Beginner’s Guide to Bitcoin: Recap

  • Bitcoin is a form of electronic money.
  • We have one big electronic book, the ledger, that records who owns every coin in our money, and allows the owner to be changed via signed payments.  This is the only place that any money is recorded, and the only way to make payments.
  • Copies of the ledger are stored on a distributed network of computers on the internet.  Every computer in the distributed network has a copy of the ledger.  The copies are synchronized using standard peer-to-peer networking technology, the same as is used for file sharing.
  • We incentivize independent people to add computers to the network by paying them for updating the ledger with blocks of new payments.  These blocks have to be valid according to the rules, and the other payment processors will check this.  We pay the payment processors in newly printed electronic money for adding these blocks.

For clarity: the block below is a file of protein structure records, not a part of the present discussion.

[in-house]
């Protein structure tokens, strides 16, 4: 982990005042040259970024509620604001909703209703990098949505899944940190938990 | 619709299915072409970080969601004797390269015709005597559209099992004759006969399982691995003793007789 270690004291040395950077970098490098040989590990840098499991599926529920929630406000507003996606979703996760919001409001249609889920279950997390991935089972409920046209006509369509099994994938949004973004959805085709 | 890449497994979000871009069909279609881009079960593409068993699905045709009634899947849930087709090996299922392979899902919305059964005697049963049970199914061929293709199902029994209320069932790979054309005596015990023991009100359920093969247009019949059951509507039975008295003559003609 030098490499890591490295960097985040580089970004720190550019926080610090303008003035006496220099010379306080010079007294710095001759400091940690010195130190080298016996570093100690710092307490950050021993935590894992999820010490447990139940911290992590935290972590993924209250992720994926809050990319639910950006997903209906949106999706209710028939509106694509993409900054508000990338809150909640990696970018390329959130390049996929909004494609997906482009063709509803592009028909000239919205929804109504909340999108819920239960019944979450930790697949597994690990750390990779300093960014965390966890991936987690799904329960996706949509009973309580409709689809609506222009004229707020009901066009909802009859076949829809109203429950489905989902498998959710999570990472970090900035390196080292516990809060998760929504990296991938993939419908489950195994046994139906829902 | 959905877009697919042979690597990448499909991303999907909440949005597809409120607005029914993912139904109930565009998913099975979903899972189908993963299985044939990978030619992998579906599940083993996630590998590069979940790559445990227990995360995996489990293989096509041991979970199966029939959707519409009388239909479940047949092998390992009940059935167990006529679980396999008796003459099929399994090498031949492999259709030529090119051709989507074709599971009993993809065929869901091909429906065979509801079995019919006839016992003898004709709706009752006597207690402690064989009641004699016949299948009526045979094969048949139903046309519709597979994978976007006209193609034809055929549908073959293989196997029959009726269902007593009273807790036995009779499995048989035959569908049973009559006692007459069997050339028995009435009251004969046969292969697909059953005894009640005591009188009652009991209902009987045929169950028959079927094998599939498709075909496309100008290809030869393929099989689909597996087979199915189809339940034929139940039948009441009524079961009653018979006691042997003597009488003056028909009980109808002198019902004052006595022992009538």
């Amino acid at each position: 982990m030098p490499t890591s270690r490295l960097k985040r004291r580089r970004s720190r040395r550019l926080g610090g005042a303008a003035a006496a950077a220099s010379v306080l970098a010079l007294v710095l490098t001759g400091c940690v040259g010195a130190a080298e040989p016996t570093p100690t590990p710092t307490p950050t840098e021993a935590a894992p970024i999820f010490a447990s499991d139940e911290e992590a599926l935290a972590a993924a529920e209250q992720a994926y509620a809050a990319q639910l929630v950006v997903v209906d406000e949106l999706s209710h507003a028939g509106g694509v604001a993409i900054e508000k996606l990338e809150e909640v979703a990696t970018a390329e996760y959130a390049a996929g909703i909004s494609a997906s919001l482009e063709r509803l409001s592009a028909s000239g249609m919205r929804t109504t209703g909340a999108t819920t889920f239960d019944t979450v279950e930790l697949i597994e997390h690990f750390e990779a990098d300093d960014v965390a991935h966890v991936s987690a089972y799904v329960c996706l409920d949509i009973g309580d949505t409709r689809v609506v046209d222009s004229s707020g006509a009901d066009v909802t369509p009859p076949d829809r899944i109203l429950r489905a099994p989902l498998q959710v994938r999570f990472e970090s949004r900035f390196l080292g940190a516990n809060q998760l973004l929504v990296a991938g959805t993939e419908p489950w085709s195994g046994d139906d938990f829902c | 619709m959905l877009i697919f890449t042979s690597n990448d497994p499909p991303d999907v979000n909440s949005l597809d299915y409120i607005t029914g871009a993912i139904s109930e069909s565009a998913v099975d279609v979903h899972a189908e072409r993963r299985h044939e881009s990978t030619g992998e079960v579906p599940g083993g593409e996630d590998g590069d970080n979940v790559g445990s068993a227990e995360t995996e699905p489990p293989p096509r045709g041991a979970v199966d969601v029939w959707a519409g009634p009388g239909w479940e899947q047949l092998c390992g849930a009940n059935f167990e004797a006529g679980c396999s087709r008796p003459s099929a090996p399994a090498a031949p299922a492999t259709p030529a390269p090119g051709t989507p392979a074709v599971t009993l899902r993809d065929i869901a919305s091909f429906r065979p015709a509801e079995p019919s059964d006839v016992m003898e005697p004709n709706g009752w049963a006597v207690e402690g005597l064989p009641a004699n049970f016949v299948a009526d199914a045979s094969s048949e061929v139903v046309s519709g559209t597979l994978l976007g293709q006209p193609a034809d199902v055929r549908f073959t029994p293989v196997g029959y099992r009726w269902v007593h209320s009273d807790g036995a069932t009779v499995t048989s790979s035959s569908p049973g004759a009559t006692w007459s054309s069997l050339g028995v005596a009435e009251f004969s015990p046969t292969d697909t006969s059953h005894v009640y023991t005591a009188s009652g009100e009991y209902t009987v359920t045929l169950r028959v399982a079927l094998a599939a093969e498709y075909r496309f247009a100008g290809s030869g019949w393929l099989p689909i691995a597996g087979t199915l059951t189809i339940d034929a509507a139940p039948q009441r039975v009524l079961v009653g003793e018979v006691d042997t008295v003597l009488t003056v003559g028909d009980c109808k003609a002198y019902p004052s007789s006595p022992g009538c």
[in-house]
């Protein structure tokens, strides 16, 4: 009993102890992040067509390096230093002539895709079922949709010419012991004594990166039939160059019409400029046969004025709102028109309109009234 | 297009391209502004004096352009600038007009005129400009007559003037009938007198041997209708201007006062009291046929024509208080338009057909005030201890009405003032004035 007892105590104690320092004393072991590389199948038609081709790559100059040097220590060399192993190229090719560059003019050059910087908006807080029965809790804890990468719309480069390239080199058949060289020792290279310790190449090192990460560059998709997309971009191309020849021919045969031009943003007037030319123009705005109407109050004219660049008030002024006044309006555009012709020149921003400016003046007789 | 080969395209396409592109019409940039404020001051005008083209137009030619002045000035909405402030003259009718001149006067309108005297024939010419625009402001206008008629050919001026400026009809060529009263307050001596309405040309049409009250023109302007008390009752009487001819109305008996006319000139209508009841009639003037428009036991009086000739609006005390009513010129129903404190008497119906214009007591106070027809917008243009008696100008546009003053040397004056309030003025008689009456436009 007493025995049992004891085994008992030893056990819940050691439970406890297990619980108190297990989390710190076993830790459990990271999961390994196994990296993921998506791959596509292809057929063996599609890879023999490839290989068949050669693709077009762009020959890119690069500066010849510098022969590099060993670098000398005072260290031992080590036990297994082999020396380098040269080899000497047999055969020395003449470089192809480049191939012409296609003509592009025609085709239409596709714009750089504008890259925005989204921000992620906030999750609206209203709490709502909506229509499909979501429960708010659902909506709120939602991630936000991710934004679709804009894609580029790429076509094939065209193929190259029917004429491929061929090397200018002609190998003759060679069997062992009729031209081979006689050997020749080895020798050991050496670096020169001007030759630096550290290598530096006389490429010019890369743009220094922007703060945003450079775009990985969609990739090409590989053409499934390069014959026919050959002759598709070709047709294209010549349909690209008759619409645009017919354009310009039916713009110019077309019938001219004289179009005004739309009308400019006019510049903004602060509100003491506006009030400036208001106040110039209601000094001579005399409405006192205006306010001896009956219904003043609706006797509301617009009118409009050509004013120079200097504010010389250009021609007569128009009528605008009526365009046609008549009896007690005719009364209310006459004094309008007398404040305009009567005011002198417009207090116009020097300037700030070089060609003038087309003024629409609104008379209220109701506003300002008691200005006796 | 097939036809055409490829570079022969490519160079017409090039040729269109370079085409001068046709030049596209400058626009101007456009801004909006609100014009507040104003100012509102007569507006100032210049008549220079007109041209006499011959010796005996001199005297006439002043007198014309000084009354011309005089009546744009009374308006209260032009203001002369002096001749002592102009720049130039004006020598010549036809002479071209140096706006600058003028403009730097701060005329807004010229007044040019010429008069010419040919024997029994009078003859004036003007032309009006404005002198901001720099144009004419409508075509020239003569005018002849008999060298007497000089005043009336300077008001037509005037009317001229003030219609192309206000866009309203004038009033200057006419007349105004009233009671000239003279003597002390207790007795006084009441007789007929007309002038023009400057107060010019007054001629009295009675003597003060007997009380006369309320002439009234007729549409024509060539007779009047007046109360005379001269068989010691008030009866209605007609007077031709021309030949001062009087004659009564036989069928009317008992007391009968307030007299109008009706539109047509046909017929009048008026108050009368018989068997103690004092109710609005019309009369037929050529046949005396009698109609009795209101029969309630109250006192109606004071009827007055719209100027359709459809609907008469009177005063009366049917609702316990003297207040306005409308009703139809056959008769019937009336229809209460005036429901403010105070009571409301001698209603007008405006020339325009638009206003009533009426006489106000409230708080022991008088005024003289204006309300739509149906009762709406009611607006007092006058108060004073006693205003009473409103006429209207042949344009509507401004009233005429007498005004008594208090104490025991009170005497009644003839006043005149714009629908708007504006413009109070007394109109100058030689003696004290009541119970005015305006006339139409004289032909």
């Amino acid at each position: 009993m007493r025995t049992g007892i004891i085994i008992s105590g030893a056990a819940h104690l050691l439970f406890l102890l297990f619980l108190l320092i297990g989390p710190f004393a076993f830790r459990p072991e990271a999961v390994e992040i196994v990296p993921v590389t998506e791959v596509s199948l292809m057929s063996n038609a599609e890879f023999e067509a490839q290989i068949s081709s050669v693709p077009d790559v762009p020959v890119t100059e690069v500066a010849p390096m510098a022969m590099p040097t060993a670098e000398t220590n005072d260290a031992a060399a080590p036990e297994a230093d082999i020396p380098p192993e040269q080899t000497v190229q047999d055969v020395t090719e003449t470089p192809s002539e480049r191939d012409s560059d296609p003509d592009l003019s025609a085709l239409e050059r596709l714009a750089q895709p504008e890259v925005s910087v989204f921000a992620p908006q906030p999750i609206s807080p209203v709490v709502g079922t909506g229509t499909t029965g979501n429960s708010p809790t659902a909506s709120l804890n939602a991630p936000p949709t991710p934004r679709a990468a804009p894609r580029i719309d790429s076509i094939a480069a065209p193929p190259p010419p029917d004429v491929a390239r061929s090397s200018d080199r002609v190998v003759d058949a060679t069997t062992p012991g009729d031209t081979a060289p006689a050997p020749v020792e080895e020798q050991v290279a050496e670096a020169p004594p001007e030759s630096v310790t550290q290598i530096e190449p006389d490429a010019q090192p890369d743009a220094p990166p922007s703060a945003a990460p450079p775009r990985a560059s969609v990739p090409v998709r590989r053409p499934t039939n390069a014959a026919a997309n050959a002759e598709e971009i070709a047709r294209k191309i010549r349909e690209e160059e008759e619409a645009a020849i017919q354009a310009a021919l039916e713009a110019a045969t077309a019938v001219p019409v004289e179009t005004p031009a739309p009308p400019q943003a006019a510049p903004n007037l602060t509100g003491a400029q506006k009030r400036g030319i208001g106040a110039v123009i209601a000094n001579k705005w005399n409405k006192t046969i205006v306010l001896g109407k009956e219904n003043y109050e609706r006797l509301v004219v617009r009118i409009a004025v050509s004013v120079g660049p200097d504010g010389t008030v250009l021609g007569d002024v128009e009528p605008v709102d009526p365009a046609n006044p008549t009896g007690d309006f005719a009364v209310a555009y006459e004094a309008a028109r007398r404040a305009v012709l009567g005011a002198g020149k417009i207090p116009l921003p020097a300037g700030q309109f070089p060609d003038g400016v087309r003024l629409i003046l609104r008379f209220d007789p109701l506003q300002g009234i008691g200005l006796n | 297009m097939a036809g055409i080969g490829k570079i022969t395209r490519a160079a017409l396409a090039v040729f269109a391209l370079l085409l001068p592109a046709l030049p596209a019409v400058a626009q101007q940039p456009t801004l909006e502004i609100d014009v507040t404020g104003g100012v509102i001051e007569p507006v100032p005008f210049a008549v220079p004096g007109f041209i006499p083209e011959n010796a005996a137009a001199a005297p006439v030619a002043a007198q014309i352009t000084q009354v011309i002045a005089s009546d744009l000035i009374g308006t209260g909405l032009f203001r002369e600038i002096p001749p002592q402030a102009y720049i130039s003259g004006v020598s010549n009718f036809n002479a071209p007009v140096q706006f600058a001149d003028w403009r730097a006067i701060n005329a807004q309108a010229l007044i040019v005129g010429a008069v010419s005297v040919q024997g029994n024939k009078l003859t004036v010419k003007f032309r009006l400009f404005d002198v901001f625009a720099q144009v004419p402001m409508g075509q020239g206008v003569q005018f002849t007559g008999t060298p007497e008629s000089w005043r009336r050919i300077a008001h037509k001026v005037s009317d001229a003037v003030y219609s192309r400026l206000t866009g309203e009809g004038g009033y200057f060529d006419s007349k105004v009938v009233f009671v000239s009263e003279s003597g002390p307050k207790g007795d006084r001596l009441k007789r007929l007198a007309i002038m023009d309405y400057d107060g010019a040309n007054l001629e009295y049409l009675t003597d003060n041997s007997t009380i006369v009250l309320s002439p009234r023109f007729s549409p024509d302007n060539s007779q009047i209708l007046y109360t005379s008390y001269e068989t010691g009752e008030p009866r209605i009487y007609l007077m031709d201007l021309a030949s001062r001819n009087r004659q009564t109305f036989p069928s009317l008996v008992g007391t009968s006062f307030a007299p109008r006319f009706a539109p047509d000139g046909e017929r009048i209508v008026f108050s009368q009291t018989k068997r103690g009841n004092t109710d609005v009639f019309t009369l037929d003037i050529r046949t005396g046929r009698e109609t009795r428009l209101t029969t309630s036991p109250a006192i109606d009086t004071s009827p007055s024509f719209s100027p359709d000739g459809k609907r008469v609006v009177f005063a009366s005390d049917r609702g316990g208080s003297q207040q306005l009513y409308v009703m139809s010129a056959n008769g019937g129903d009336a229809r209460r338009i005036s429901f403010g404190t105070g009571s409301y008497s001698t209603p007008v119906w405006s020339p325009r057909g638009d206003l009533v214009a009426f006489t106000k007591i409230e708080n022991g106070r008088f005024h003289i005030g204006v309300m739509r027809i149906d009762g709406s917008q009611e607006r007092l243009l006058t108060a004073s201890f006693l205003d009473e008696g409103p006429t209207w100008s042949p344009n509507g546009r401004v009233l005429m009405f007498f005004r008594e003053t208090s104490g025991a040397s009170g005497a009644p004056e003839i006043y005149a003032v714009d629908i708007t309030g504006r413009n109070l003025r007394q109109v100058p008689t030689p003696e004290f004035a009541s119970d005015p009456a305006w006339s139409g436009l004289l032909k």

• We don’t try to resolve conflicting updates, or even to resolve different sets of updates created simultaneously by different payment processors.  We just allow multiple versions of the ledger to be created.  We let the payment processors work on whichever version they have.
  • Eventually one version will get bigger than all the others and this is considered the current valid ledger.  ‘Bigger’ here means that more blocks of payments have been added to it.
  • Payment processors only get paid if they have added blocks to the final valid ledger.  This incentivizes them to identify this ledger as quickly as possible, and discard orphans.
  • The system as described here might be chaotic, with potentially many valid versions of the ledger available at any given time.  We need a final ingredient to make it work.  This is mining, which will be described in the next article.

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